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Retail Trade Area Analysis Washburn North Dakota

Author

Listed:
  • Bangsund, Dean A.
  • Leistritz, F. Larry
  • Wanzek, Janet K.
  • Zetocha, Dale F.
  • Bastow-Shoop, Holly E.

Abstract

This report is intended to provide an indepth trade area analysis of Washburn, North Dakota. Specific analyses included determining Washburn's main and greater trade areas, identifying the demographic profile of Washburn shoppers, examining important and less important services for patron shoppers of Washburn, identifying neighboring cities that area shoppers patronize, determining distances area shoppers traveled to Washburn, and listing popular newspapers and radio stations among area residents. Current trade area information for Washburn was obtained from a statewide trade area survey conducted by the Department of Agricultural Economics at North Dakota State University in 1989. Recent trends (1980 to 1989) in Washburn population, retail sales, per capita income, pull factors, and McLean County population and employment were identified and discussed. Washburn's population, trade area population, retail sales, and pull factor, along with McLean County population and average annual employment have all decreased throughout the 1980s. Although most demographic and economic measurements have decreased, Washburn has fared as well as other North Dakota cities with similar population, and has fared favorably compared to smaller competing trade centers. The economic situation found in Washburn and McLean County are somewhat typical of the problems found in rural North Dakota communities in the 1980s. Washburn's trade areas were broken down into main and greater trade areas. A main trade area (MTA) was defined as an area where the majority of township residents purchase a majority of selected goods and services in one city. A greater trade area (GTA) was defined as the area beyond the MTA where some township residents purchase some selected goods and services in one city. Washburn's MTA decreased in size by two townships, compared to MTA boundaries determined in 1969. The typical household for survey respondents appears to be a middle-aged married couple, who have completed high school, have few children at home, are primarily employed in agriculture, professional/technical, and craft/repair professions, and have resided in the area a large portion of their lives. Main trade area residents traveled an average of 5.9 and 6.3 miles to Washburn to purchase selected convenience and specialty goods and services, respectively. Nearly half (42.2 percent) of the respondents who purchased 50 percent or more of convenience and specialty goods in Washburn traveled less than 10 miles to purchase the item. Washburn appears to be an important source of goods and services for those who shop in Washburn; however, Washburn could capture much more of the available market for two-thirds of the nonagricultural and about half of the agricultural goods and services included in the survey questionnaire. Bismarck-Mandan, Center, Turtle Lake, and Underwood were the most popular cities for the purchase of nonagricultural goods and services by Washburn MTA residents who did not purchase a majority of the good or service in Washburn. Wilton, Falkirk, and Bismarck were popular for purchasing agricultural goods and services. Outshopping analysis revealed no substantial demographic or socioeconomic differences between Washburn MTA residents purchasing 50 percent or more and those purchasing less than 50 percent of selected goods and services in Washburn. Differences between groups were evident only in miles traveled. The Bismarck Tribune was the most popular daily newspaper for both Washburn MTA and GTA residents. The Washburn Leader and The McLean County Independent were the most popular weekly newspapers for Washburn MTA and GTA residents, respectively. The most popular radio stations for Washburn MTA residents included KFYR of Bismarck, KBMR of Bismarck, and KQDY of Bismarck. Although economic times have been difficult, Washburn has not lost as much of its retail sales as other cities of similar size; however, Washburn could improve the market capture for much of its available market. Washburn has retained most of its past trade areas and should remain an important trade center for residents in McLean County and the surrounding area.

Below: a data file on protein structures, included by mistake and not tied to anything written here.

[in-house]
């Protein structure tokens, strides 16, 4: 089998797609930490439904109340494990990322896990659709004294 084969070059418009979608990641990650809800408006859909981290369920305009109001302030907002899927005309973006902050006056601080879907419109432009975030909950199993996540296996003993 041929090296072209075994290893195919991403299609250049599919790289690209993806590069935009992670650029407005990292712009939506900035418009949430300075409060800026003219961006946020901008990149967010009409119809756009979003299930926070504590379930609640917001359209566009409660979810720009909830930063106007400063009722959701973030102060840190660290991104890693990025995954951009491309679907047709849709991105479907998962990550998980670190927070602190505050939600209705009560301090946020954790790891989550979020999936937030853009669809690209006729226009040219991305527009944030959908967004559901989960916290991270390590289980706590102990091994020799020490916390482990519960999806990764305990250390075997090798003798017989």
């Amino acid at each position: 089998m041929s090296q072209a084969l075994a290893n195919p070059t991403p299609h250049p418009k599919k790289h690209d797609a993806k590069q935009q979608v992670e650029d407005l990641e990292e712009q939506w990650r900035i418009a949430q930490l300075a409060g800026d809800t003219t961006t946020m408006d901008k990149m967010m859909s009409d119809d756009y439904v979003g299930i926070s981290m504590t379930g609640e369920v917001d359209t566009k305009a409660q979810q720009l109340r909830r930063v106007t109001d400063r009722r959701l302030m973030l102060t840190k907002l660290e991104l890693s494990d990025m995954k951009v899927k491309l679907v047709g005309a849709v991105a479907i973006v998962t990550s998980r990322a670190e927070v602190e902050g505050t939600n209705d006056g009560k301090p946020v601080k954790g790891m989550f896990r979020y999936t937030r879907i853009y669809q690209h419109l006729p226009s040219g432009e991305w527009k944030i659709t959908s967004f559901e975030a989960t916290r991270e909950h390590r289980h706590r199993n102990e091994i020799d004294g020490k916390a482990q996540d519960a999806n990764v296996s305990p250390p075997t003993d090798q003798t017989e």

Suggested Citation

  • Bangsund, Dean A. & Leistritz, F. Larry & Wanzek, Janet K. & Zetocha, Dale F. & Bastow-Shoop, Holly E., 1991. "Retail Trade Area Analysis Washburn North Dakota," Agricultural Economics Miscellaneous Reports 51285, North Dakota State University, Department of Agribusiness and Applied Economics.
  • Handle: RePEc:ags:nddmrs:51285
    DOI: 10.22004/ag.econ.51285
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    File URL: http://ageconsearch.umn.edu/record/51285/files/No.149.pdf
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